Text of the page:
Sound hard-core? It is! This is how you get a well-trained, reliable dog! It's not being mean... in fact, it makes it easy for your dog as he knows exactly what he should/should not do.
In the case of Rover sniffing the floor for a stray treat, or starting to stand up or lie down, don't say anything! You want your dog to learn to hold the first command that you gave him until told otherwise.
Simply move your right hand with the whole leash gathered in it to the metal clasp, loosen, pop straight up, and loosen again in a fast, fluid motion. Remember - it's only a one-second correction!
Simultaneously, use your left hand to gently press down on his rump and steer him into a straight sit beside you again.
Then praise him! Stand upright and be ready to correct again if he moves out of a sit.
Hopefully by now training your dog to sit is moving along well. You understand that sit means sit, and Rover isn't allowed to sniff, stand up, lie down, or shake-a-paw while "on command".
But you're probably wondering, how do I release him from the command?
Training your dog to sit is really a two-step exercise. You need to be able to tell him to disengage from the exercise as well! This is called the release command. And yes, it's still a command... whether he wants to or not, your dog does have to get up from the sit when you tell him to.
So how do you go about this? Obviously, you need to have your dog sitting nicely at your left side to begin. Wait until he is not trying to pop up right away, but is sitting quietly.
Choose a word to use as a command. It really doesn't matter which word you choose ("Okay", "Release", "Free"), but keep it short, and be sure to always use the same word for this command to avoid confusing your dog.
Training your dog to sit is a great way to prevent jumping! It teaches proper manners for greeting others.
Got your word picked? With your dog sitting nicely at your side, say your release command in a happy, higher-pitched, almost sing-songy tone of voice.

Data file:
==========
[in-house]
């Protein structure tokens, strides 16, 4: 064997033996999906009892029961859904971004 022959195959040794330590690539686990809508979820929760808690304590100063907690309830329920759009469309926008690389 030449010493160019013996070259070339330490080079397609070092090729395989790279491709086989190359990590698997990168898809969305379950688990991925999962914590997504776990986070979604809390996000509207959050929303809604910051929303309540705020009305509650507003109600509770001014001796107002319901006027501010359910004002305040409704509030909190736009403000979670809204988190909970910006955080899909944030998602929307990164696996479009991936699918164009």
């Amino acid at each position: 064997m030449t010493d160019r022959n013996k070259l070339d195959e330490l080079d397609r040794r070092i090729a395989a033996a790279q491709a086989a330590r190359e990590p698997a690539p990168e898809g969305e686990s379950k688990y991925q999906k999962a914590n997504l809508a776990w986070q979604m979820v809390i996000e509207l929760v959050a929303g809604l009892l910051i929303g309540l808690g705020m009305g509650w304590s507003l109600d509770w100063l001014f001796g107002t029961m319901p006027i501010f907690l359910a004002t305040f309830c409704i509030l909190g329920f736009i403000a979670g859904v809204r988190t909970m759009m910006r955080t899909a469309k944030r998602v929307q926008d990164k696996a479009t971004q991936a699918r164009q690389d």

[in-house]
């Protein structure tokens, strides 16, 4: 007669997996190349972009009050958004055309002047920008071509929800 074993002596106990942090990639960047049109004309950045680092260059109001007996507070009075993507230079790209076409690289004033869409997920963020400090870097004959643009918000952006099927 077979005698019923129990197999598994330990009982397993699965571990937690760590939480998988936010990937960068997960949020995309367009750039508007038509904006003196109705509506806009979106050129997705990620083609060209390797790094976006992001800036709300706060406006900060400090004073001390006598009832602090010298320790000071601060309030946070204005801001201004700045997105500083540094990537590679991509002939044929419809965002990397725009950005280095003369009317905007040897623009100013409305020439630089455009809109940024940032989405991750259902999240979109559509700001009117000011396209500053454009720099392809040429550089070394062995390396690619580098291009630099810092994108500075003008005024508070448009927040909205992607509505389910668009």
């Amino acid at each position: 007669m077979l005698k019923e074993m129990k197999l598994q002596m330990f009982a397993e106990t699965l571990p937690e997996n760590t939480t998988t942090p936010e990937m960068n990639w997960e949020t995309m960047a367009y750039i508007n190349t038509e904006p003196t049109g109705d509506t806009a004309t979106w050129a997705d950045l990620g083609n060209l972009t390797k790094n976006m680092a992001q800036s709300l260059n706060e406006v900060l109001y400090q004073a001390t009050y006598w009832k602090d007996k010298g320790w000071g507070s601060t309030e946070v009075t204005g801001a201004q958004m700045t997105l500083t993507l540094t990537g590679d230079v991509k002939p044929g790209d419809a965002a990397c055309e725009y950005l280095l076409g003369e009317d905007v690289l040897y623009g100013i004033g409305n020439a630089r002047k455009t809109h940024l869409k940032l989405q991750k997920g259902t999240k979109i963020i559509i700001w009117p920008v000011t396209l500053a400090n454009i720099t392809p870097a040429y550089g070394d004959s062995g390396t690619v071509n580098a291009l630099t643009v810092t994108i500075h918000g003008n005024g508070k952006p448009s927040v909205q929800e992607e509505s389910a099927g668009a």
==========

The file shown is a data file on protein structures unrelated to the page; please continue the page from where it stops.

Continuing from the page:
Why the different tone? Well, you want your dog to be able to differentiate between when it's a command, and when you're simply talking to someone and want him to hold a stay command.
You don't want to have to worry about accidentally saying that word in everyday conversation, so if you use a higher-pitched, happy tone, he will only listen to that tone for this command!
Now, your dog may just sit there and look at you. That's normal... he doesn't know what that word means yet.
Wait three seconds to give him a chance to comply, and if he stands up on his own, praise him. If he stays sitting, open your left hand and give him a gentle push on the withers (area where his shoulders are) or under his belly (but not a belly rub!). Praise him when he gets up.
On a release command, your dog is free to do what he wants, like a break time. You, however, must keep your feet planted where you are, and hold the end of leash.
Your pooch can go the length of the leash, so 6 feet around you if that's how long your leash is. If you want to end the training session, give your release command and then unclip the leash.
Just like anything, the more you practice training your dog to sit, the more consistent and reliable he's going to become!
Follow these steps, and you'll have no problems training your dog to sit! See? I told you it wouldn't be hard.